Features 2 minutes 24 July 2020

At Pavillon, Marc Almert combines flavours of the world and of the Swiss mountains

The young sommelier from Pavillon, the 2-MICHELIN-star restaurant in Zurich, had already proven his skills in recognised competitions, before crowning his achievements with the MICHELIN Sommelier Award 2020.


"It's all about teamwork, the perfect balance and connection", said Gwendal Poullennec, MICHELIN Guide International Director, who introduced Marc Almert as "a sommelier who has unique skills and, in addition, knowledge about all the wines he serves". No mean feat, because his domain, the restaurant Pavillon in the Baur au Lac in Zurich, offers around 700 different wines, with the in-house wine shop Baur au Lac Vins adding another 3000 to 3500.

The award is a great motivation

The 28-year-old made his way to the stage, as many colleagues patted him on the back, and expressed his thanks with a modest smile. "It is a huge honour and a great compliment to Laurent Eperon and Aurélien Blanc's whole team at Pavillon. Many thanks also to everyone at Baur au Lac and Baur au Lac Vins. This is a big motivation to continue the great work", he said, "also with the Swiss wines that we serve in our restaurant. Merci!" with a final nod to award sponsor, Swiss Wines.

The core theme: harmony

Originally from Cologne, Marc Almert came to Zurich in 2017 after stints at various luxury hotels, clinching the ASI Best Sommelier of the World 2019 contest. First impressions: he comes across as highly professional, conscientious, modest, calm and attentive. He is a team player, and sees his win as a team success: "Our menu is called 'Harmony' and that is our core theme. It also refers to the very close collaboration with Laurent Eperon, whose cuisine is classic French with international touches. We run through everything together a few days or weeks before the menu is launched, to see whether, for example, we need to adjust any sauces, until we find a great combination". He doesn't want to judge whether it's perfect or not, because, says Almert, "perfect is always a judgement. The exciting thing about food and wine is that taste is something very personal.

Curious, internationally minded and a cheerful disposition

Almert finds his personality traits a perfect fit for his profession, which for him is clearly also a vocation: "I am curious, I love travelling and discovering new wines and food. Since I am from Cologne, i.e. a Rhinelander, I was certainly born with a cheerful nature. It helps in catering when you are happy to approach people cheerfully. I also have a very international background, I went to an international English school, I travel a lot in the wine world and speak three languages fluently.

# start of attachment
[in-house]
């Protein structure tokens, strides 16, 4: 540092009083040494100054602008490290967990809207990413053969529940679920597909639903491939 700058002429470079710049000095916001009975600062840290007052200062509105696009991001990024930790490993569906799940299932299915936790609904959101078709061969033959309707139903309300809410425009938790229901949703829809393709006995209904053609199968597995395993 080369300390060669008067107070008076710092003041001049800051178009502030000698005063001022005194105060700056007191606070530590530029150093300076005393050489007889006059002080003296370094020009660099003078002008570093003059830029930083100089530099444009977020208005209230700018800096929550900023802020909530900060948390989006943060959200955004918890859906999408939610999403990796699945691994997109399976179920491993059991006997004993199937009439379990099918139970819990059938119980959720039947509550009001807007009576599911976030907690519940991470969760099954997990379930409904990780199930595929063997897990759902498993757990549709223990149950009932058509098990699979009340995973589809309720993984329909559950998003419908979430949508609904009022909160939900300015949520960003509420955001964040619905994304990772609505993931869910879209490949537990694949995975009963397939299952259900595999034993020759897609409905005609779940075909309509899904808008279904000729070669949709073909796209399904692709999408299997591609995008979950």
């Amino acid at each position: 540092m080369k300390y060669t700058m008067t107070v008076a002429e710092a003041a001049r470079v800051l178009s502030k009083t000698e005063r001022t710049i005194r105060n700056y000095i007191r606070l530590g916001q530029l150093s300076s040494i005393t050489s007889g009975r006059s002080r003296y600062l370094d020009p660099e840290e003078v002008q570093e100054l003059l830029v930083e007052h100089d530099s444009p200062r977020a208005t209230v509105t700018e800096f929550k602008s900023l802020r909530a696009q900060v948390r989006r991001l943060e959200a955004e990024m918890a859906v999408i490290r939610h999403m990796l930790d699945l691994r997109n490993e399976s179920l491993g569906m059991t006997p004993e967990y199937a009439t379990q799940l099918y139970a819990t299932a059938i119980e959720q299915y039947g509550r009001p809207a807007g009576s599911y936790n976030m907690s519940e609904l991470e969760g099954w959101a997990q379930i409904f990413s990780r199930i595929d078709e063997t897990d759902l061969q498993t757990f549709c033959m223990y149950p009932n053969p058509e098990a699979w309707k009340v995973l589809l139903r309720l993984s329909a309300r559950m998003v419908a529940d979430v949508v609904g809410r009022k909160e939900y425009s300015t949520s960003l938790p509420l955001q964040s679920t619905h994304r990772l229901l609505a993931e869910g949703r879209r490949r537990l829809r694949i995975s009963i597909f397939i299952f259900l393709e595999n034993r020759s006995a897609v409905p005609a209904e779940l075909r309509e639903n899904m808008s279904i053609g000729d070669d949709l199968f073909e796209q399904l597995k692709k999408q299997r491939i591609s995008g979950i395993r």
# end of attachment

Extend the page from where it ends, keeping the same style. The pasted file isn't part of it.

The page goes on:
Wine connects across borders

"I find it very exciting that wine creates connections across national borders. Over 50 different nationalities work here in our hotel alone and of course many international guests come here. This gives us an atmosphere that I really appreciate, and you also get to know different ways of looking at a wine," enthuses Almert in his passion for contrasts. While the Riesling grape variety influenced him in his first job in Wiesbaden, he is currently very enthusiastic about Swiss wines, which you rarely get to taste outside the country due to the low production volumes. "It is really fascinating how an enormous diversity of grape varieties is created here in this small wine country!"

The taste of the Swiss mountains

As Almert reveals, there is actually such a thing as the "taste of the mountains" in Swiss wines. "Since it is cooler here than in many other wine-growing regions, we have wines with incredible elegance and freshness, with a moderate alcohol content for the most part – and that is something that is currently in greater demand internationally. In addition, there are indigenous grape varieties here that are only found in Switzerland, sometimes only in individual villages." In his quiet manner, he laughs, "this means I have new arrows in my quiver, not only, say, a classic Pinot Noir, Riesling or Chardonnay, but many small, unique grape varieties with which to surprise guests." On the menu, for example, we had the Amigne, which only exists around the village of Vétroz in Valais, a grape variety that is very versatile, as it can be made really sweet but also dry. It has a strong minerality and can therefore accompany many dishes.

Restaurant Pavillon © Jeremy Mason McGraw
Restaurant Pavillon © Jeremy Mason McGraw

So much more than 'just' a wine waiter

Almert loves the varied nature of his job: "I have to take care of all of the drinks. We sometimes mix a cocktail for a menu, pair a liqueur with some desserts, or sometimes add sake or beer to the menu. It's exciting that we not only serve a variety of wines, but also everything liquid, including top-notch non-alcoholic drinks. A sommelier is often only seen as a wine waiter, but we are a whole lot more!"

Pictures: Marc Almert © Baur au Lac


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